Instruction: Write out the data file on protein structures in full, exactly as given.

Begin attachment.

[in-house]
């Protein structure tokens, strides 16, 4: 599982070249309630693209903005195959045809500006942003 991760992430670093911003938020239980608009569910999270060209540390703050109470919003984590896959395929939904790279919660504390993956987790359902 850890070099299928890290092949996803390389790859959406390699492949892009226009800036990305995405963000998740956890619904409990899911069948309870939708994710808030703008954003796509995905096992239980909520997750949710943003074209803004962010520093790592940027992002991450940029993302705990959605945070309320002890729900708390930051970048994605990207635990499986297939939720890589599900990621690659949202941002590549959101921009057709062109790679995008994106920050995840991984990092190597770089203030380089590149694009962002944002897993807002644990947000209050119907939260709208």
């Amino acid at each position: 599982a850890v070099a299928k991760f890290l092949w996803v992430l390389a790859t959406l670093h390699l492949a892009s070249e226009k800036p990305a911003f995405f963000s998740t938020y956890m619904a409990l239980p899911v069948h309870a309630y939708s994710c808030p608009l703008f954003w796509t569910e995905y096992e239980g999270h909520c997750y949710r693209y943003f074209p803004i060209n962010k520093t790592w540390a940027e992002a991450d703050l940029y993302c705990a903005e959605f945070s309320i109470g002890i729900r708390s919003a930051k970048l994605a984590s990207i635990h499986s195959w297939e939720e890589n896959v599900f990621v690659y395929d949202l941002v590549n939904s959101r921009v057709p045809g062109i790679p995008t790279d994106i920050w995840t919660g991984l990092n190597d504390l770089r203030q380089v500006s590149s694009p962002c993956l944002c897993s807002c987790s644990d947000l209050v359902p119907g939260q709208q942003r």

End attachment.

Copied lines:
[in-house]
């Protein structure tokens, strides 16, 4: 599982070249309630693209903005195959045809500006942003 991760992430670093911003938020239980608009569910999270060209540390703050109470919003984590896959395929939904790279919660504390993956987790359902 850890070099299928890290092949996803390389790859959406390699492949892009226009800036990305995405963000998740956890619904409990899911069948309870939708994710808030703008954003796509995905096992239980909520997750949710943003074209803004962010520093790592940027992002991450940029993302705990959605945070309320002890729900708390930051970048994605990207635990499986297939939720890589599900990621690659949202941002590549959101921009057709062109790679995008994106920050995840991984990092190597770089203030380089590149694009962002944002897993807002644990947000209050119907939260709208």
């Amino acid at each position: 599982a850890v070099a299928k991760f890290l092949w996803v992430l390389a790859t959406l670093h390699l492949a892009s070249e226009k800036p990305a911003f995405f963000s998740t938020y956890m619904a409990l239980p899911v069948h309870a309630y939708s994710c808030p608009l703008f954003w796509t569910e995905y096992e239980g999270h909520c997750y949710r693209y943003f074209p803004i060209n962010k520093t790592w540390a940027e992002a991450d703050l940029y993302c705990a903005e959605f945070s309320i109470g002890i729900r708390s919003a930051k970048l994605a984590s990207i635990h499986s195959w297939e939720e890589n896959v599900f990621v690659y395929d949202l941002v590549n939904s959101r921009v057709p045809g062109i790679p995008t790279d994106i920050w995840t919660g991984l990092n190597d504390l770089r203030q380089v500006s590149s694009p962002c993956l944002c897993s807002c987790s644990d947000l209050v359902p119907g939260q709208q942003r």